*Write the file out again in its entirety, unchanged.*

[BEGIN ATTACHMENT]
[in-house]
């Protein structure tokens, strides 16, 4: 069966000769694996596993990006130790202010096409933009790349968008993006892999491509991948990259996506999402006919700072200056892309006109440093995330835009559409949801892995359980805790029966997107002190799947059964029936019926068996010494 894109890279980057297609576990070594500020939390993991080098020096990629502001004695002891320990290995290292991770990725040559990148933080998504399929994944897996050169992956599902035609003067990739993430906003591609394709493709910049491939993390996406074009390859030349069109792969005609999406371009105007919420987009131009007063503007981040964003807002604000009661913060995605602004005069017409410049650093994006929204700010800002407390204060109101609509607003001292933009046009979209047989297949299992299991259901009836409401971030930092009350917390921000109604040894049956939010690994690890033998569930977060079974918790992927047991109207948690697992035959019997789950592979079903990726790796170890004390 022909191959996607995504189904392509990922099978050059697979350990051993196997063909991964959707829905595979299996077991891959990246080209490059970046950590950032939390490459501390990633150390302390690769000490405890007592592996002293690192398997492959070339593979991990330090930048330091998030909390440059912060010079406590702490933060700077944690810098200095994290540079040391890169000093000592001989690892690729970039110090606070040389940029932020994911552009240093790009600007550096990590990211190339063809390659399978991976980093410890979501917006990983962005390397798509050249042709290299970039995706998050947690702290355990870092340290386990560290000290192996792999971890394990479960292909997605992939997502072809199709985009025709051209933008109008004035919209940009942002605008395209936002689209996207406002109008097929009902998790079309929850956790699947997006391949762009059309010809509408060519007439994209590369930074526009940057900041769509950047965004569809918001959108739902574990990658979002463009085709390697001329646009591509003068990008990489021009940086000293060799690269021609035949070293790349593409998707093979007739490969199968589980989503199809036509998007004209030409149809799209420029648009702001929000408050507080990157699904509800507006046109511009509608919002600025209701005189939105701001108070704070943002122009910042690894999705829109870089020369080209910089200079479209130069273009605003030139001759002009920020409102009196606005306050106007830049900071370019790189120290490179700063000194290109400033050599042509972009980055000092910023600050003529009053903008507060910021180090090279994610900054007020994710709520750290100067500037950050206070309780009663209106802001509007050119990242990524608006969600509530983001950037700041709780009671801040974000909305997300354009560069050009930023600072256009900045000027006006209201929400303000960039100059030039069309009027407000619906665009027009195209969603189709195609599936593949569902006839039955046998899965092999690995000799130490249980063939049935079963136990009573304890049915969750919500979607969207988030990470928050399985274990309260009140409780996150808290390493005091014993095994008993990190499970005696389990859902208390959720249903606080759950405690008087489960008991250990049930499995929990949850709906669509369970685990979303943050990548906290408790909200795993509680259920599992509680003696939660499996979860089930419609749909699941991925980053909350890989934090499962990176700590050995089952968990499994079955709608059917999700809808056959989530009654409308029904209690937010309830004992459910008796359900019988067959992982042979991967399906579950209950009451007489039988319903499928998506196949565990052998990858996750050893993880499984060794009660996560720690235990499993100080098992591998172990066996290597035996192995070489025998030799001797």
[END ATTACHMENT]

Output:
[in-house]
């Protein structure tokens, strides 16, 4: 069966000769694996596993990006130790202010096409933009790349968008993006892999491509991948990259996506999402006919700072200056892309006109440093995330835009559409949801892995359980805790029966997107002190799947059964029936019926068996010494 894109890279980057297609576990070594500020939390993991080098020096990629502001004695002891320990290995290292991770990725040559990148933080998504399929994944897996050169992956599902035609003067990739993430906003591609394709493709910049491939993390996406074009390859030349069109792969005609999406371009105007919420987009131009007063503007981040964003807002604000009661913060995605602004005069017409410049650093994006929204700010800002407390204060109101609509607003001292933009046009979209047989297949299992299991259901009836409401971030930092009350917390921000109604040894049956939010690994690890033998569930977060079974918790992927047991109207948690697992035959019997789950592979079903990726790796170890004390 022909191959996607995504189904392509990922099978050059697979350990051993196997063909991964959707829905595979299996077991891959990246080209490059970046950590950032939390490459501390990633150390302390690769000490405890007592592996002293690192398997492959070339593979991990330090930048330091998030909390440059912060010079406590702490933060700077944690810098200095994290540079040391890169000093000592001989690892690729970039110090606070040389940029932020994911552009240093790009600007550096990590990211190339063809390659399978991976980093410890979501917006990983962005390397798509050249042709290299970039995706998050947690702290355990870092340290386990560290000290192996792999971890394990479960292909997605992939997502072809199709985009025709051209933008109008004035919209940009942002605008395209936002689209996207406002109008097929009902998790079309929850956790699947997006391949762009059309010809509408060519007439994209590369930074526009940057900041769509950047965004569809918001959108739902574990990658979002463009085709390697001329646009591509003068990008990489021009940086000293060799690269021609035949070293790349593409998707093979007739490969199968589980989503199809036509998007004209030409149809799209420029648009702001929000408050507080990157699904509800507006046109511009509608919002600025209701005189939105701001108070704070943002122009910042690894999705829109870089020369080209910089200079479209130069273009605003030139001759002009920020409102009196606005306050106007830049900071370019790189120290490179700063000194290109400033050599042509972009980055000092910023600050003529009053903008507060910021180090090279994610900054007020994710709520750290100067500037950050206070309780009663209106802001509007050119990242990524608006969600509530983001950037700041709780009671801040974000909305997300354009560069050009930023600072256009900045000027006006209201929400303000960039100059030039069309009027407000619906665009027009195209969603189709195609599936593949569902006839039955046998899965092999690995000799130490249980063939049935079963136990009573304890049915969750919500979607969207988030990470928050399985274990309260009140409780996150808290390493005091014993095994008993990190499970005696389990859902208390959720249903606080759950405690008087489960008991250990049930499995929990949850709906669509369970685990979303943050990548906290408790909200795993509680259920599992509680003696939660499996979860089930419609749909699941991925980053909350890989934090499962990176700590050995089952968990499994079955709608059917999700809808056959989530009654409308029904209690937010309830004992459910008796359900019988067959992982042979991967399906579950209950009451007489039988319903499928998506196949565990052998990858996750050893993880499984060794009660996560720690235990499993100080098992591998172990066996290597035996192995070489025998030799001797």